[Column] THAAD intercepts South Korea’s northern diplomacy

Posted on : 2016-07-26 18:03 KST Modified on : 2016-07-26 18:03 KST
China could cause South Korea economic and diplomatic harm in backlash to missile defense deployment
 visiting professor at China University of Political Science and Law
visiting professor at China University of Political Science and Law

How will China respond to South Korea’s impetuous decision to deploy the THAAD antimissile system? This is an issue that is of great interest to the international community, since it has the potential not only to bring qualitative change to South Korea’s relations with China, but also to plunge Northeast Asian affairs into turmoil.

Since China has yet to take any significant action, the South Korean government appears to be temporarily relieved, though still anxious. Seoul is well aware of the stance that the Chinese government has adopted during previous encounters, and China’s silence can mean different things.

First of all, the issue of the South China Sea is of particular importance to China. In addition, the Permanent Court of Arbitration’s decision to reject at one stroke China’s territorial claims is having severe repercussions.

China‘s confrontation with the US and the Philippines in the South China Sea and with Japan in the East China Sea is a powder keg that could be set off by the slightest spark.

Under these circumstances, China is loath to open up a new front with South Korea. Therefore, China appears to have decided to put THAAD on the back burner until it has weathered this crisis.

In early September, the G-20 summit will be held in China. If China were in the middle of sanctions against South Korea, Chinese President Xi Jinping would find it awkward to give a warm welcome to South Korean President Park Geun-hye.

China also has to pay heed to opposition to THAAD inside South Korea. If China launches full retaliation, it might be committing the blunder of strangling domestic opposition to THAAD in its cradle. That’s why the Chinese have taken the stance expressed in the proverb, “The vengeance of the righteous man is not late even if it takes 10 years” (junzibaochou, shinianbuwan 君子報仇 十年不晩).

Of course, there is little chance that China will simply overlook the THAAD deployment decision as if it had never happened.

In a meeting with South Korean Foreign Minister Yun Byung-se at the ASEAN Regional Forum on July 24, Chinese Foreign Minister Wang Yi told his counterpart that South Korea‘s recent behavior had damaged their trusting relationship and that he was ready to hear what meaningful action South Korea would take to preserve their relationship. This unusually harsh statement - which was calculated to send a message to South Korea - speaks volumes.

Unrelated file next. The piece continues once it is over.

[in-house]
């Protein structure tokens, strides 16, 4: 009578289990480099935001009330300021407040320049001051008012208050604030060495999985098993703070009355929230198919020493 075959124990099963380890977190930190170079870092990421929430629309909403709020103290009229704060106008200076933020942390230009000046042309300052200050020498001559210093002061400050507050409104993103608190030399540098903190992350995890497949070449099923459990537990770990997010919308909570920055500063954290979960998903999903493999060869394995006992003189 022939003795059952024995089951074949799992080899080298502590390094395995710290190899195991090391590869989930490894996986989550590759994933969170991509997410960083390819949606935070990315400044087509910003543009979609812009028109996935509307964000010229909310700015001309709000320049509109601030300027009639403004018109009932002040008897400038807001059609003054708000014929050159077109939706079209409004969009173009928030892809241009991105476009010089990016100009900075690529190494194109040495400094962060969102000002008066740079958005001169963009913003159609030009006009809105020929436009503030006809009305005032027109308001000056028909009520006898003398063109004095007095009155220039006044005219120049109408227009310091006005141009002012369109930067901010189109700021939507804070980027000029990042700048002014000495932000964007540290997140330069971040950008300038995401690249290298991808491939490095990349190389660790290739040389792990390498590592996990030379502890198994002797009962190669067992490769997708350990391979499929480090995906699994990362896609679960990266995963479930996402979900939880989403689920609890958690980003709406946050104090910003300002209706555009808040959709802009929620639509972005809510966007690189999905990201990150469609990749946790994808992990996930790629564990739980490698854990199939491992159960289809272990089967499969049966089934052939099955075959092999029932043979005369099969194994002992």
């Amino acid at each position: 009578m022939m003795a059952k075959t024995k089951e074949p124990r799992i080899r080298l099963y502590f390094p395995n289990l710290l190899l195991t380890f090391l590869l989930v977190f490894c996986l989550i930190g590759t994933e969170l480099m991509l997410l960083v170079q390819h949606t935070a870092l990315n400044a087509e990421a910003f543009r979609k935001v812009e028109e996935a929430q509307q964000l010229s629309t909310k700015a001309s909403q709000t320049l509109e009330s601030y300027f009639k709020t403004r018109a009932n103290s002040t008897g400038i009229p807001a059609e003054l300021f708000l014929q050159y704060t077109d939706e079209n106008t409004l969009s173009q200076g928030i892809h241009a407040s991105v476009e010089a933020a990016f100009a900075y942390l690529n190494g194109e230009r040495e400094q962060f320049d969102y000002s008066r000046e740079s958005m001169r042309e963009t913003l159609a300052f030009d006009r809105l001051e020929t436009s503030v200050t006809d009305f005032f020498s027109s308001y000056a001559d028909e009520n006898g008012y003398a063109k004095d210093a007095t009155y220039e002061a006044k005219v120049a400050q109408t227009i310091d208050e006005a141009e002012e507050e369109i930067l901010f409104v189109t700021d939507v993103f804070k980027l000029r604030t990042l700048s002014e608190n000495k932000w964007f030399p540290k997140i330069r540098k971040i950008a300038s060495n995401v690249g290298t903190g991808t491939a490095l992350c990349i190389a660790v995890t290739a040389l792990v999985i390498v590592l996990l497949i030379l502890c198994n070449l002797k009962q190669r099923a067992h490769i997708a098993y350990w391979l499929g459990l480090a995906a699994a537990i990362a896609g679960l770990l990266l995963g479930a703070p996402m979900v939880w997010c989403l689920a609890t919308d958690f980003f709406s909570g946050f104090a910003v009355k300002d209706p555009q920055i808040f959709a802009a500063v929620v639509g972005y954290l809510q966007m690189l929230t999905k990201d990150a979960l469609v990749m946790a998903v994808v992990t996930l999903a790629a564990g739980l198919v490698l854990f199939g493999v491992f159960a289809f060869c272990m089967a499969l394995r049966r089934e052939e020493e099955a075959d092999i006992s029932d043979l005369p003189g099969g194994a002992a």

China’s basic position is that South Korea’s decision to deploy THAAD means that South Korea has signed up for the military alliance between the US and Japan that is dedicated to checking China.

Prior to this, China had assumed that it was not directly targeted or threatened by the ROK-US alliance. That was why China was able to form a strategic cooperative partnership with South Korea.

But this time is different. China believes that the THAAD deployment means that the ROK-US alliance has not only expanded beyond the Korean Peninsula to East Asia but has also shifted from a bilateral alliance to a regional alliance.

China is now asking itself a number of fundamental questions, namely whether South Korea is really a friendly partner or if it is attempting to counter China and whether it is possible to engage in strategic cooperation with South Korea.

When China’s payback begins, its relations with South Korea will suffer harshly. Economic retribution would take a substantial toll on South Korea, which depends on China for 26% of its exports.

There are many ways for China to punish South Korea without violating the rules of the World Trade Organization (WTO). One of those would be to put the brakes on the “Korean Wave” (Hallyu) by blocking access to new businesses in China, preventing Chinese tourists from visiting South Korea and limiting the activity of celebrities and the broadcast of television shows. This step would probably be enough to cause South Korea considerable pain.

Another approach would be for China to relax its sanctions against North Korea. This would be an effective way to deliver a simultaneous blow to South Korea and the US. Alternatively, China could sabotage the Six-Party Talks. That is why there is attention to the close interaction between the Chinese and North Korean foreign ministers during the ASEAN forum.

The Chinese military could also declare publicly that it will take the “necessary measures” to respond to THAAD. China’s position is that an American THAAD battery in South Korea is fundamentally the same as the missile base that the Russians attempted to deploy in Cuba, right under the nose of the Americans.

Moon Il-hyun
Moon Il-hyun

That is why China is pondering the option of aiming its missiles at South Korea so that it can launch a preemptive strike against South Korea in the case of a crisis.

China is also warning South Korea and the US to pay attention to how Russia responded when the US insisted on installing a missile defense system in eastern Europe. This is a reference to the armed conflict that ensued from Russia’s annexation of the Crimean Peninsula. In short, China is threatening that it too can jeopardize peace and stability on the Korean Peninsula.

Does the South Korean government know of a brilliant way to break out of this deadlock? Has THAAD shot down Seoul‘s painstaking years of effort in cultivating relations with Russia and China? It’s time for the South Korean government to answer.

By Moon Il-hyun, visiting professor at China University of Political Science and Law

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